Pension changes: What are they, how do I access my money – and is it tax free?

From today anyone aged over 55 is able to withdraw money from their pension – depending on a few factors

Simon Read
Tuesday 07 April 2015 14:45
The new pension freedoms come into effect today, but what do they mean?
The new pension freedoms come into effect today, but what do they mean?

The new pension freedoms, which allow those over 55 in certain circumstances to withdraw money from their pensions, comes into effect today. Simon Read walks through the changes, what they mean, and the mistakes to avoid.

What are the new pension freedoms?

From today anyone aged 55 or over will be allowed to take the cash out of their pension pot and do what they like with it. Or, to be strictly accurate, anyone with a defined contribution pension scheme may have the opportunity to get their cash if their pension provider has set up the necessary procedures.

Doesn’t my pension provider have to give me my money?

Not all pension companies, and not all pension schemes, will offer all the freedoms. Some may offer some options, while others may not offer any of the new flexibility to take your cash out. If that’s the case and you really want to get your cash, you may need to transfer your retirement savings to another company to access your pot. But you should be aware that if you do this there could be penalties, which would eat into your savings.

A cloud on the horizon of pensions freedom is the potential tax burden: some people will have tax deducted at an emergency rate

Hmm, doesn’t sound as easy as I expected.

It’s not. The City Watchdog is aware of the problems and admitted that, faced with “the most fundamental changes to pension policy we have seen in over a generation”, it will be forced to spend much of the next few months closely examining pension companies and how they deal with their customers. Financial Conduct Authority boss Martin Wheatley said: “We will be looking at how the market is working and how the industry is adapting to this change, and what it means for consumers.”

If I can get my cash, can I do whatever I like with it?

That’s the theory. But if you splash out on a holiday or fancy car, you could live to regret it.

But why shouldn’t I spend my money how I want?

Remind yourself why you built up the money in the first place. A pension is simply a planned savings scheme with a clearly defined aim: to ensure you have enough cash to last through your older years. If you take the cash and blow it, you won’t then have cash available to buy yourself an income for life. That could leave you living off the relatively meagre state pension. There are also massive tax implications.

Isn’t my pension cash tax-free?

Only a quarter of it, the rest attracts tax at your normal rate. That’s 40 per cent if you’re a higher rate taxpayer but even if you’re not, the money you draw will be added to your income and could very well push you into the 40 per cent tax bracket. There’s also the risk of being charged emergency tax on your cash, which could leave with the problem of trying to reclaim it from HMRC.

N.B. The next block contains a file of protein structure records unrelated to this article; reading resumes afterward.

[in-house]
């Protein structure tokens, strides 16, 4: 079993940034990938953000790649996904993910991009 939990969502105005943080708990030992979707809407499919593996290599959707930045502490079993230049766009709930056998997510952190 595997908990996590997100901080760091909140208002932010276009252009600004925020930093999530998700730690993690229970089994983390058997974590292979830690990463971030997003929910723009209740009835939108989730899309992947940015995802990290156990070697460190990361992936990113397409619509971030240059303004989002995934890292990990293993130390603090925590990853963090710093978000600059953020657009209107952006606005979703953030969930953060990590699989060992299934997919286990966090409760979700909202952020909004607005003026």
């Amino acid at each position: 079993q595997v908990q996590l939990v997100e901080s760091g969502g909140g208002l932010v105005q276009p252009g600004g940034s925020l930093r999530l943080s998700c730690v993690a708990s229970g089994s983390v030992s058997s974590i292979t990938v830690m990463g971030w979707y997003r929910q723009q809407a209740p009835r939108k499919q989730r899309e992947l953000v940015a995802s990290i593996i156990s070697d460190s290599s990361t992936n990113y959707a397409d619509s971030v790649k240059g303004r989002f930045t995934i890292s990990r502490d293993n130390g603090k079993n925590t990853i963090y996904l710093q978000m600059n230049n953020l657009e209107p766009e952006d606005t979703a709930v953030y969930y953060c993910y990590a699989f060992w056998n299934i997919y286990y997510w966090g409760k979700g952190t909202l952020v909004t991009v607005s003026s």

Pensions minister Steve Webb advises: 'Your first step should be to speak to Pension Wise [the government service] to understand the steps you need to take'

So what are my options?

The much-maligned annuities are becoming more attractive and could well be a good solution for you, providing as they do a guaranteed income for life. The unfair issue that an annuity died with the person is changing, and the annuities themselves are become more flexible – allowing you to alter them to meet your changing circumstances. You could avoid paying tax on your pension altogether by delaying taking it out until you stop working and then staging withdrawals so that you don’t fall foul of income tax demands.

It sounds very complicated.

It is, and that’s why it’s important not to rush a decision. Do so and you could end up making a costly mistake. The Pensions Minister Steve Webb pointed out last week that today is not a deadline, it’s just the start of the new freedoms. Delaying a decision until the autumn will give you more time to consider your options and, by then, there are likely to be many more options offered by different pension firms. However don’t think you have to take the retirement income solution offered by your own pension company. You could potentially do much better by switching companies.

What if I want advice now?

Go to the Government’s PensionWise service. Visit or call 030 0330 1001, or contact Citizens Advice to arrange a face-to-face session.

What shouldn’t I do?

Fall victim to a pension scammer. Jamie Jenkins of Standard Life warns: “The biggest risk in the new pension freedoms is scammers. The worst thing that could happen to anyone under the new freedoms is that they take all their money out and hand it to someone who is scamming them.”

How can you spot the scammers?

They usually cold-call prospective victims. So if you get an unexpected call offering help with unlocking your pension, put the phone down!

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